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City Moves Forward with Lawrence Station Area Plan

City Moves Forward with Lawrence Station Area Plan

The City Council met on Nov. 29 to approve the Final Environmental Impact Report (EIR) for the Lawrence Station Area Plan (LSAP).

“Lawrence Station will become a livable urban community and a model for encouraging walking, biking and transit usage. The Lawrence Station Area will embody cultural and social diversity, mobility, and the entrepreneurial spirit that has made Silicon Valley a worldclass destination to live, work, and play,” the development’s plan says. The plan is located on the City’s website:

The development will include approximately 72 acres of mixed-use development with 65 acres of developable land area, according to the development’s plan.


The development will border Sunnyvale. It’s northeast of Caltrain’s Lawrence Station with Lawrence Expressway to the west, Central Expressway to the north, Kiefer Rd. to the south, and Calabazas Creek to the east.

The plan will accommodate 3,500 residential units, roughly 100,000 square feet of retail space and 6.3 acres of public open space. Three development companies— Westlake Urban, SummerHill Housing Group and True Life Companies—submitted development plans this project.

Transportation and housing are huge themes for this development. The plan stresses that close proximity to Lawrence Station, regional transportation, and the airport paired with the higher-density residential usage will reduce reliance on cars.

What do they mean by “higher-density residential usage”? The plan says there will be townhouses, mid-rise flats, condominiums and apartments that house more people than single-family homes, which are considered low-density.

The plan asserts that the City needs more housing for the growing population coming from high-tech companies and household growth.

The project also includes a transportation demand management (TDM) plan. “The goal of a TDM plan is to decrease vehicular trips and vehicular miles. TDM measures would increase travel options, provide incentives to modify travel behavior, and reduce travel distance with efficient land-use planning,” according to the Final EIR. The development will encourage walking, bicycling and public transportation. View the Final EIR on the City’s website:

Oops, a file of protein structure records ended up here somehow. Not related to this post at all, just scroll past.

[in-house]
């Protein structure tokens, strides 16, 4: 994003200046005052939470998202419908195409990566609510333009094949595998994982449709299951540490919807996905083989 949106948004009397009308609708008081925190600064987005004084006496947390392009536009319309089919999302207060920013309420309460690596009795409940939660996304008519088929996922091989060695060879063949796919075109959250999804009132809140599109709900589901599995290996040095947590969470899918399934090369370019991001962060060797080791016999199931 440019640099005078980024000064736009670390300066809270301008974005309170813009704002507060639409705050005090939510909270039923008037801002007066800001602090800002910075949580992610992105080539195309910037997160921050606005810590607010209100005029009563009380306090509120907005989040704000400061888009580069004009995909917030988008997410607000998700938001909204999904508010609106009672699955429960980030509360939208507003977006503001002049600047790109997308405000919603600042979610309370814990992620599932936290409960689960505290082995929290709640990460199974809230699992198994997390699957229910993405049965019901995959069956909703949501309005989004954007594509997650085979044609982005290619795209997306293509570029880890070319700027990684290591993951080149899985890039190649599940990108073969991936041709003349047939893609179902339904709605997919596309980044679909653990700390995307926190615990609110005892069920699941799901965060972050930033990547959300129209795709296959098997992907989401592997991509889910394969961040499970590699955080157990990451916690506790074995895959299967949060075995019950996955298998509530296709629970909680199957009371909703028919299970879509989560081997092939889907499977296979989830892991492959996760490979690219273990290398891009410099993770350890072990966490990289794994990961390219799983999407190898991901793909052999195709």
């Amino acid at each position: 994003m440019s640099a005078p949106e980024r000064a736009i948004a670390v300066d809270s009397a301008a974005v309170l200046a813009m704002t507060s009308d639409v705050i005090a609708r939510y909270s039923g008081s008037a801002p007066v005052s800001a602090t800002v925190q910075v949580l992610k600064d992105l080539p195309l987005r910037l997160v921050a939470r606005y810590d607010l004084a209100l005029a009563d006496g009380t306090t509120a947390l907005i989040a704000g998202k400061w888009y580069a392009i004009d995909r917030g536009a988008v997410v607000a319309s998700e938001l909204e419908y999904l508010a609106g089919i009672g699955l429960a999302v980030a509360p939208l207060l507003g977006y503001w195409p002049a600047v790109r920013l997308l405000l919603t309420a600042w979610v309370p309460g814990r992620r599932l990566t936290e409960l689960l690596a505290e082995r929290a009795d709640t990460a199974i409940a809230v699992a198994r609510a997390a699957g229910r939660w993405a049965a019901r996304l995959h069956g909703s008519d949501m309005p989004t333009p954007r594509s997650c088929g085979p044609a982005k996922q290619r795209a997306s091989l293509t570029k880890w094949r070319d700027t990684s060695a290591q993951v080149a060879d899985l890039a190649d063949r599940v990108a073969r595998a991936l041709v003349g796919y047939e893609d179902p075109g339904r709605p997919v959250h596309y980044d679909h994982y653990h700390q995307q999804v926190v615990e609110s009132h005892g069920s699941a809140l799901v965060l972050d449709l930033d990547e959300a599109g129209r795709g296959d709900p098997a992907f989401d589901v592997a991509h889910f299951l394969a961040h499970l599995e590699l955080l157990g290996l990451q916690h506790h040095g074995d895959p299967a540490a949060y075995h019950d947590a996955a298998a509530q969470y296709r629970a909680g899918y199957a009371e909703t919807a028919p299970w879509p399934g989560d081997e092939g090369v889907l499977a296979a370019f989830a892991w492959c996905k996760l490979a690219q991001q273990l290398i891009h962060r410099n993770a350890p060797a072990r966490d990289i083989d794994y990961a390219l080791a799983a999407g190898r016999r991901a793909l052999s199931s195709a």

“The Plan Area will be provided with wide sidewalks, enhanced crosswalks [and] an integrated lighting and signage plan… A multi-purpose trail is proposed along the eastern edge of the Plan Area at Calabazas Creek as a future component of the circulation plan,” the plan says. Bicycle lanes and bicycle parking are also part of the plan.

Sunnyvale is also working on its own LSAP. Santa Clara worked with Sunnyvale on planning studies for the Lawrence Station Area since 2009, according to materials from a planning commission meeting on Nov. 9.

A recent concern regarding the project comes from Westlake Urban. It’s an applicant for LSAP and has a project on Ryder St.

The project’s current description includes a grade separated pedestrian crossing. Westlake Urban asserts grade separated crossings are “an extremely unattractive eyesore” and that the crossing would visually divide Westlake Urban’s existing site and the LSAP.

The Bay Area Air Quality Management District raised concerns that LSAP would be inconsistent with the 2013 City of Santa Clara Climate Action Plan (CAP). CAP is a goal to reduce emissions measured in 2008 by 15 percent by 2020.

The Final EIR asserts that LSAP will be consistent for longer-term emissions goals in 2030.  Additionally, “as discussed in the draft City of Santa Clara Climate Action Plan 2016 Annual Report, Santa Clara’s 2015 GHG [green house gas] emissions were 21 percent below baseline 2008 conditions, exceeding the City’s adopted target by 6 percent. Therefore, the CAP is currently undergoing full implementation and is on track to meet its target.”

Concerns also swell around Santa Clara Unified School District (SCUSD). The Final EIR states that the project will add over 2,000 students from 12,500 new households within SCUSD’s service area by 2024.

SCUSD believes that they will need more monetary compensation from SummerHill, an LSAP developer, to accommodate these students.  Read about it here:

The school system isn’t the only one asking for money because of the project. Caltrains and VTA sent comments on the draft EIR asking for fair share contributions to offset the burden the project will put on them.

Santa Clara is making strides to urbanize the City. Maybe this development will provide a solution to the housing/job imbalance that plagues the City?


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